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[248] of mind can be fully analyzed and explained,—its causes lying more or less in psychological conditions which elude the detection of close observers, and even the consciousness of the person himself. It is certain that, since his return from Europe, he had not taken any genuine and sustained interest in the practice of his profession. This was a grief to Story and Greenleaf, who observed in him the change which they feared when he went abroad. His sense of disappointment was not, under the circumstances, unnatural. He saw how others, with none of his high enthusiasm in the study of the law, and none of his elevated views, but with sharper wits and better adaptation to the details of business, were distancing him in the professional race. His willingness to accept the place of a reporter of decisions, and his subsequent undertaking to edit ‘Vesey,’ show that clients were not requiring his time, or that he did not care to devote it to them. He was aspiring; his nature sensitive and refined; his Imagination had fed upon historic ideals, and he had shared the intimacy of the best exemplars among living men. Two friends at his side, Longfellow and Howe, were winning a deserved fame,—one in literature, and the other in philanthropy. He knew how from childhood his time had been well spent; his days and even his nights passed in study and reflection, and in conversation with the wise and good. He remembered the promises of youth, and, we may believe, felt keenly that as yet the performance of mature life had fallen far below them; and he did not see opening before him any path of great usefulness and honor. He may have been too much inclined to think of his own success or failure,—a habit of mind not favorable to spiritual health, and apt to beset those who are free from conjugal and parental interests. But whatever were the elements of this state of discontent and despondency, its existence was a grief to his intimate friends, to whom only he confided it. Some of them, like Dr. Howe, feared that, notwithstanding his general health and vigor, it was the sign of a latent disease, like that which had stricken other members of his family. This was, indeed, a critical period in his career.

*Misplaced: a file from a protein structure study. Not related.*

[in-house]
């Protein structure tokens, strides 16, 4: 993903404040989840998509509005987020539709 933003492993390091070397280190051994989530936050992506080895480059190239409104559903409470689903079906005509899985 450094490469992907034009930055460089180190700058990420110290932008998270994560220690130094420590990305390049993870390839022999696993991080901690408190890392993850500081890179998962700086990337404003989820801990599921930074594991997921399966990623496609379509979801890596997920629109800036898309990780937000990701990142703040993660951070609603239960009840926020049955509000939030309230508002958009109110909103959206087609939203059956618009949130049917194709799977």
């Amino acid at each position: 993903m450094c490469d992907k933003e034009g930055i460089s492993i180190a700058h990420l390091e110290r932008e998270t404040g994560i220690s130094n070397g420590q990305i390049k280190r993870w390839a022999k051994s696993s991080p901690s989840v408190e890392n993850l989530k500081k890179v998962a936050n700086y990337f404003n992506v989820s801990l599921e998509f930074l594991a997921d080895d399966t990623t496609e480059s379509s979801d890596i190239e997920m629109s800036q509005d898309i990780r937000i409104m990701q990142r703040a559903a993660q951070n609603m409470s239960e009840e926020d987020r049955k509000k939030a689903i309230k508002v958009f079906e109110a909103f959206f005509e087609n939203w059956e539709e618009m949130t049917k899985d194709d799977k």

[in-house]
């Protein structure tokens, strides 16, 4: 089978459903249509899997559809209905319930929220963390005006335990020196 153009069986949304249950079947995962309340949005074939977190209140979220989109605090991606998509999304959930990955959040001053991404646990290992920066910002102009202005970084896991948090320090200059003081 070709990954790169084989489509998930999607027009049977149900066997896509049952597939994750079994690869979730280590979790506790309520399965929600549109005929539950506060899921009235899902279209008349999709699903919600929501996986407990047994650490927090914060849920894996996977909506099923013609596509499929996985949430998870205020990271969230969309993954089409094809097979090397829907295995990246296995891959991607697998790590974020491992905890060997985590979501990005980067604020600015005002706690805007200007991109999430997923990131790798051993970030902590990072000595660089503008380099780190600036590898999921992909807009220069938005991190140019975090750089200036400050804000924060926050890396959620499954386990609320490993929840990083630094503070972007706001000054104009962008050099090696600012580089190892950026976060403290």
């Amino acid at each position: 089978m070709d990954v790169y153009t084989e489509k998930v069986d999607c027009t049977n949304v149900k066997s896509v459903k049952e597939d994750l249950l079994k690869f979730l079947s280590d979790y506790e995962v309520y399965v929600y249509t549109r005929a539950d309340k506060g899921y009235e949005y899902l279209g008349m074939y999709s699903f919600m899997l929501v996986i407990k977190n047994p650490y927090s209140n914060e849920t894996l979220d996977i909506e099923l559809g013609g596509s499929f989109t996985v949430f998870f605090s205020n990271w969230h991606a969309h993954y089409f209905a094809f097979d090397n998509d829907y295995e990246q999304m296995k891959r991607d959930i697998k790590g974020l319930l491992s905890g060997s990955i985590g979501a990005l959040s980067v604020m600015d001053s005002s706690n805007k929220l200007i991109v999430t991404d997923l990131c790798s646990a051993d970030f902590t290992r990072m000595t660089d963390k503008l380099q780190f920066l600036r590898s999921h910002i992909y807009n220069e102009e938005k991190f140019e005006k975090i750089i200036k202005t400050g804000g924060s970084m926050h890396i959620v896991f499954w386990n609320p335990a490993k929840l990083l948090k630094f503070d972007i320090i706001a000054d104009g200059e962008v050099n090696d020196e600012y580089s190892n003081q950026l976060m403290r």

Cleveland wrote from Havana, April 7, 1843, two months before his death:—

With you, too, dear Charley, I sympathize and mourn over your disappointment in the hope you had of getting the place which Mr. Peters has vacated. It would have been a delightful office for you, and I had set my

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